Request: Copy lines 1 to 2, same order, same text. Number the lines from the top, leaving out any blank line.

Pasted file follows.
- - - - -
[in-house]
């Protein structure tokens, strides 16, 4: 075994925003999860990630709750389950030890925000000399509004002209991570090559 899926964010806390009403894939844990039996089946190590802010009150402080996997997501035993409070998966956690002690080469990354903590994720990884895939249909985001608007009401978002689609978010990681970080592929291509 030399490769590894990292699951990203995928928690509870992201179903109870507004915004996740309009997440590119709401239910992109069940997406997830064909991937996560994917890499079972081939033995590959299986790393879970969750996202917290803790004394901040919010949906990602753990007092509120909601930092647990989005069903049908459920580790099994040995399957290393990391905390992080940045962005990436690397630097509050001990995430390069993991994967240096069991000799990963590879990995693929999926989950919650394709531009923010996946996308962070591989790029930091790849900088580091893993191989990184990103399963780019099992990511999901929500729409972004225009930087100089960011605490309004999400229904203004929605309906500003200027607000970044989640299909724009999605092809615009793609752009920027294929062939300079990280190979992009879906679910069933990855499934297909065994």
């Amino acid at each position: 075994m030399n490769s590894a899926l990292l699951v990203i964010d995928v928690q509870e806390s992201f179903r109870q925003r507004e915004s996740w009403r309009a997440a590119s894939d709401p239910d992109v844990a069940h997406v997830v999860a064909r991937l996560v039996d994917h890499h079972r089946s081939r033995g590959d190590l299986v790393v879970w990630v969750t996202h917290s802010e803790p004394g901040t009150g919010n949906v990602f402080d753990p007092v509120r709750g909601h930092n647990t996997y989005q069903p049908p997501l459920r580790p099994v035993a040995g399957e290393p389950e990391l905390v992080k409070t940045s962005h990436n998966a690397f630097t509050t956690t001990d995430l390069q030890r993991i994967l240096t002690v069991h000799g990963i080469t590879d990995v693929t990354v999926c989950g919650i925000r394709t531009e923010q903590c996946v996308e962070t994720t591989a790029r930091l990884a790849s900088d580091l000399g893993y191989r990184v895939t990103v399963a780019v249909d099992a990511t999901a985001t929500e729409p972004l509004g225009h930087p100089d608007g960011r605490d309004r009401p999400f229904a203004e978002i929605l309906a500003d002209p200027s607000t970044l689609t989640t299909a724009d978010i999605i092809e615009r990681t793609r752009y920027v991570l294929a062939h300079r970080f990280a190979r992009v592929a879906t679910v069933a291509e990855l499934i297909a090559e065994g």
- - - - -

[in-house]
């Protein structure tokens, strides 16, 4: 075994925003999860990630709750389950030890925000000399509004002209991570090559 899926964010806390009403894939844990039996089946190590802010009150402080996997997501035993409070998966956690002690080469990354903590994720990884895939249909985001608007009401978002689609978010990681970080592929291509 030399490769590894990292699951990203995928928690509870992201179903109870507004915004996740309009997440590119709401239910992109069940997406997830064909991937996560994917890499079972081939033995590959299986790393879970969750996202917290803790004394901040919010949906990602753990007092509120909601930092647990989005069903049908459920580790099994040995399957290393990391905390992080940045962005990436690397630097509050001990995430390069993991994967240096069991000799990963590879990995693929999926989950919650394709531009923010996946996308962070591989790029930091790849900088580091893993191989990184990103399963780019099992990511999901929500729409972004225009930087100089960011605490309004999400229904203004929605309906500003200027607000970044989640299909724009999605092809615009793609752009920027294929062939300079990280190979992009879906679910069933990855499934297909065994």